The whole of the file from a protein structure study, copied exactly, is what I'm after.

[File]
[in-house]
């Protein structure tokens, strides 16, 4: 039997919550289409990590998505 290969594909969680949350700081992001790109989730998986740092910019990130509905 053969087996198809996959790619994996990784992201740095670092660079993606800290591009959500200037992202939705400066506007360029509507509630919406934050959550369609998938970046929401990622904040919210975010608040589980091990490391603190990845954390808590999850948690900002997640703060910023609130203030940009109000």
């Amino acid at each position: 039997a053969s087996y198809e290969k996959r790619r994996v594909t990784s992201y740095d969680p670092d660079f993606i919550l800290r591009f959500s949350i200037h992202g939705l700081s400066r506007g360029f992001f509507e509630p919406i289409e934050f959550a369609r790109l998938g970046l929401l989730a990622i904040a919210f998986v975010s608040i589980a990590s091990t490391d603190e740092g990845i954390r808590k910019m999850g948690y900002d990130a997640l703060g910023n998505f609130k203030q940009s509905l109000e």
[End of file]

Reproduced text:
[in-house]
């Protein structure tokens, strides 16, 4: 039997919550289409990590998505 290969594909969680949350700081992001790109989730998986740092910019990130509905 053969087996198809996959790619994996990784992201740095670092660079993606800290591009959500200037992202939705400066506007360029509507509630919406934050959550369609998938970046929401990622904040919210975010608040589980091990490391603190990845954390808590999850948690900002997640703060910023609130203030940009109000």
């Amino acid at each position: 039997a053969s087996y198809e290969k996959r790619r994996v594909t990784s992201y740095d969680p670092d660079f993606i919550l800290r591009f959500s949350i200037h992202g939705l700081s400066r506007g360029f992001f509507e509630p919406i289409e934050f959550a369609r790109l998938g970046l929401l989730a990622i904040a919210f998986v975010s608040i589980a990590s091990t490391d603190e740092g990845i954390r808590k910019m999850g948690y900002d990130a997640l703060g910023n998505f609130k203030q940009s509905l109000e």